Norway, which has suspended the use of AstraZeneca’s COVID vaccine until further notice, will send 216,000 doses to Sweden and Iceland at their request, the Norwegian health ministry said Thursday.
“I’m happy that the vaccines we have in stock can be put to use even if the AstraZeneca vaccine has been paused in Norway,” Health Minister Bent Hoie said in a statement.
The 216,000 doses, which are currently stored in Norwegian fridges, have to be used before their expiry dates in June and July.
Sweden will receive 200,000 shots and Iceland 16,000 under the expectation they will return the favour at some point.
“If we do resume the use of the AstraZeneca vaccine, we will get the doses back as soon as we ask,” Hoie said.
Like neighbouring Denmark, Norway suspended the use of the AstraZeneca jab on March 11 in order to examine rare but potentially severe side effects, including blood clots.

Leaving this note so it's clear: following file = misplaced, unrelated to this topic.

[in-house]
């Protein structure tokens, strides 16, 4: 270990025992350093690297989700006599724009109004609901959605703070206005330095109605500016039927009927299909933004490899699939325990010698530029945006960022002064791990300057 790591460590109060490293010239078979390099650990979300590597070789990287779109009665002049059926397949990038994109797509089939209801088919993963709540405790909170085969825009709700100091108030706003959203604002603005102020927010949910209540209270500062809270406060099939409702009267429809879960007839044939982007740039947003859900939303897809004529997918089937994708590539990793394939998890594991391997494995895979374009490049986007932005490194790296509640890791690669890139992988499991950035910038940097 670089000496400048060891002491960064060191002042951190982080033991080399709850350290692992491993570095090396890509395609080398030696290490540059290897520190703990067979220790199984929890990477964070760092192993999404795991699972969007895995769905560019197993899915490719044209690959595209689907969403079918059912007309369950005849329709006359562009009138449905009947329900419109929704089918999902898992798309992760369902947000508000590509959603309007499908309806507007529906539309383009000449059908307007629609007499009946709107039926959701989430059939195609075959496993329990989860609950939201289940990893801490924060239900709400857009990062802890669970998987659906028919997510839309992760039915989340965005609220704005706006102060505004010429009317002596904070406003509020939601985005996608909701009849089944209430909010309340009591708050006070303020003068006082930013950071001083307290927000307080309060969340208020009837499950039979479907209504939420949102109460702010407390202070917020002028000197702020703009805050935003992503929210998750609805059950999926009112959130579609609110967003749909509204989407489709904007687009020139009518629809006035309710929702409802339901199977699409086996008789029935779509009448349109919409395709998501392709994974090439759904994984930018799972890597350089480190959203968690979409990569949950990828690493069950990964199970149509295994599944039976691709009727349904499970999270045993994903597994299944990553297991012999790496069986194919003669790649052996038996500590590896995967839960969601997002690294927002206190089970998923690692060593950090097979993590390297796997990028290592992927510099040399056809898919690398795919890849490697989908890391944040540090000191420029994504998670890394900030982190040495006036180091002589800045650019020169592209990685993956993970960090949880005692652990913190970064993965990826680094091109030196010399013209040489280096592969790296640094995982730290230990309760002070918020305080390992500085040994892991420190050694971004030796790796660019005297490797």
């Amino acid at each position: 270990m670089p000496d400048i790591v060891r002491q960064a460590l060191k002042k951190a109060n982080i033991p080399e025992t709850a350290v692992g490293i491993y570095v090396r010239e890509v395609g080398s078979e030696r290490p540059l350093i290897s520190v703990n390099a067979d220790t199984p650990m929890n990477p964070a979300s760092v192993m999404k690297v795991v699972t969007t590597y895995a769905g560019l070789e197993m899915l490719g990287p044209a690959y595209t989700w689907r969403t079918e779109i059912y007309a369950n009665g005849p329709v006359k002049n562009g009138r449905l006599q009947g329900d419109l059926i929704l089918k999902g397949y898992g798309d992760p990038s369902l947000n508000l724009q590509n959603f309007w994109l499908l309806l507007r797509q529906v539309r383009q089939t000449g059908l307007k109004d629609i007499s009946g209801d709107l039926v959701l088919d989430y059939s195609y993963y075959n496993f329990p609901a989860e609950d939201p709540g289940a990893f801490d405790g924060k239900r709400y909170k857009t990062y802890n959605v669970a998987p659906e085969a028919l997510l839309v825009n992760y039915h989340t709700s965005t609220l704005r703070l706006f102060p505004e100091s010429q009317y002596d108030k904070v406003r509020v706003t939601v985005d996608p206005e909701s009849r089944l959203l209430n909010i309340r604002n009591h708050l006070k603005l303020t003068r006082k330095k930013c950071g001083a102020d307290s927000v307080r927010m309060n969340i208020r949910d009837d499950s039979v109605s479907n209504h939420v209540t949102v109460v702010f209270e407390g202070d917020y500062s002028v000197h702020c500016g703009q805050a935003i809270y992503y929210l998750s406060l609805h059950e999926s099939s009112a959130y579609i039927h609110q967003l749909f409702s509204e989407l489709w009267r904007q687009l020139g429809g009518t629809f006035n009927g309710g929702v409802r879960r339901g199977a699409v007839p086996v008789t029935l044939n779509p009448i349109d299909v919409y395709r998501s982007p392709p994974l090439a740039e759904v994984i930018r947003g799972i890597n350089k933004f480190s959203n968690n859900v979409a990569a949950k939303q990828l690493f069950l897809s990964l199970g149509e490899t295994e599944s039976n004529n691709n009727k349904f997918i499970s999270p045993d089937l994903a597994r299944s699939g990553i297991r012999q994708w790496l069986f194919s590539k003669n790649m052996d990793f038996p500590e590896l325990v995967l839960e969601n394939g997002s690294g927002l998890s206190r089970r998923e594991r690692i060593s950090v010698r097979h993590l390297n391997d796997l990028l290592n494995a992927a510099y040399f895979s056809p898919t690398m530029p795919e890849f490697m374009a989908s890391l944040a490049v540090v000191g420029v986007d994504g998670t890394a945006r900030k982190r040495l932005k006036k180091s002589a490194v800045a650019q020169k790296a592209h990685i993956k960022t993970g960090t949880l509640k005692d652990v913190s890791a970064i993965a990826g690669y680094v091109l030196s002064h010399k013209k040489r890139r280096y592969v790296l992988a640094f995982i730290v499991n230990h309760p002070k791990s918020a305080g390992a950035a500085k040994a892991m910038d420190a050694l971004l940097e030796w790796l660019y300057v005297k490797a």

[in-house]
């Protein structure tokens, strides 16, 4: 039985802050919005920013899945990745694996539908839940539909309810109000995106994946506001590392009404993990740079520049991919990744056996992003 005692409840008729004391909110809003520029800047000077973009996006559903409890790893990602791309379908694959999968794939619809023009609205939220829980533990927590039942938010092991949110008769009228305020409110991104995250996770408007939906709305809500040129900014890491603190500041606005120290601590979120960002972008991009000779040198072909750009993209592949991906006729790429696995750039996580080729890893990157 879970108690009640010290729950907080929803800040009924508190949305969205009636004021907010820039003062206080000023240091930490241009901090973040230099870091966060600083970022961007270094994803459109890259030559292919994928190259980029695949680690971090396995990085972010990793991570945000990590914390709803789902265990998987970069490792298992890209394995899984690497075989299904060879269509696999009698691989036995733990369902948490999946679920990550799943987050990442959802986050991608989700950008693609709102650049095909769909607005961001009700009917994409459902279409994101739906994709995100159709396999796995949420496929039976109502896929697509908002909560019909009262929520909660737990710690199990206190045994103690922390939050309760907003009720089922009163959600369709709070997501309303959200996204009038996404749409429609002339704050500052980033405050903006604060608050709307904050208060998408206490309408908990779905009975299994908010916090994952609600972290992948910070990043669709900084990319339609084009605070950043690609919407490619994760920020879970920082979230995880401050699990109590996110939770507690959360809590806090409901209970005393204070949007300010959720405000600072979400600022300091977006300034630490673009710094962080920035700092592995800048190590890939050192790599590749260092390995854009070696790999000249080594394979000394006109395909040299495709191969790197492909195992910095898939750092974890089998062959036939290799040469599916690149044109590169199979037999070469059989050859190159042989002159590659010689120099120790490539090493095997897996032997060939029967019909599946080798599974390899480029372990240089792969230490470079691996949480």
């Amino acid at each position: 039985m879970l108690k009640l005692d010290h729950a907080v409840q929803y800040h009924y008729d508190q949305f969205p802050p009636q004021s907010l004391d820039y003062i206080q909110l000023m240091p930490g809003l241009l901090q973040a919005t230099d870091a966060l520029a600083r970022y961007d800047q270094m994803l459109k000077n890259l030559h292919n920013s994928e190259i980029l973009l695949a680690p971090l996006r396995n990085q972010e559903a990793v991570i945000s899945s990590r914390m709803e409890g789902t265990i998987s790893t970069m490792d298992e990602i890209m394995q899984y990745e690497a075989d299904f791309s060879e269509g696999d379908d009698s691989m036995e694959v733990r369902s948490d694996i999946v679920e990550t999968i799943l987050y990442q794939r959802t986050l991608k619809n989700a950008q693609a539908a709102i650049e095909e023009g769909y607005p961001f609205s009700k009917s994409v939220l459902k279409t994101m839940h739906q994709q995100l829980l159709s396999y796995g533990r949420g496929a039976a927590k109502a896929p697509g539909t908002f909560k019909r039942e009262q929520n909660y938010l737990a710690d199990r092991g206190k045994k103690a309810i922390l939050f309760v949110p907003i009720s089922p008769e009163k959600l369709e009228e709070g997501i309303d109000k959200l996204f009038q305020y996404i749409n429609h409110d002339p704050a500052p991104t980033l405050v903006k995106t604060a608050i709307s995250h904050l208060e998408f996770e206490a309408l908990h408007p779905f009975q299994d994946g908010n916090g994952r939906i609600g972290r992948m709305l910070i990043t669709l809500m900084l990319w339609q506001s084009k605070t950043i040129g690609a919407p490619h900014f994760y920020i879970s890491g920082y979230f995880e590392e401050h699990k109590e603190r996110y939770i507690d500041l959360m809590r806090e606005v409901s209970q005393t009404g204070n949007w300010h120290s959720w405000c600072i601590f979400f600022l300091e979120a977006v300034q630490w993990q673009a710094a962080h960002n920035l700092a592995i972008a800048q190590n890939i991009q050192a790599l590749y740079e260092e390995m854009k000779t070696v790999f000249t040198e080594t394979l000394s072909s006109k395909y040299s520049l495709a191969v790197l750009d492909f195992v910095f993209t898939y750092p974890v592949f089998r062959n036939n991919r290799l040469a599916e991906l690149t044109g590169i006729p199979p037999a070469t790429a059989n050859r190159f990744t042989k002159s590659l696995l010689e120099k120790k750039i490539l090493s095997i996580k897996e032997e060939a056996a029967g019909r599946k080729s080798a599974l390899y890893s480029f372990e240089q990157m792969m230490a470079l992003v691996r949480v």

Among the 134,000 AstraZeneca shots administered in Norway before the suspension, five cases of severe thrombosis—including three fatal ones—had been registered among relatively young people in otherwise good health. One other person died of a brain haemorrhage.
On April 15, Norway’s government ignored a recommendation from the Institute of Public Health to drop the AstraZeneca jab for good, saying it wanted more time to decide.
Oslo has therefore set up a committee of Norwegian and international experts tasked with studying all of the risks linked to the AstraZeneca and Johnson & Johnson vaccines, which is also suspected of causing blood clots. Both are both based on adenovirus vector technology.
Denmark is the only European country to have dropped the AstraZeneca vaccine from its vaccination campaign, and said on Tuesday it would “lend” 55,000 doses to the neighbouring German state of Schleswig-Holstein.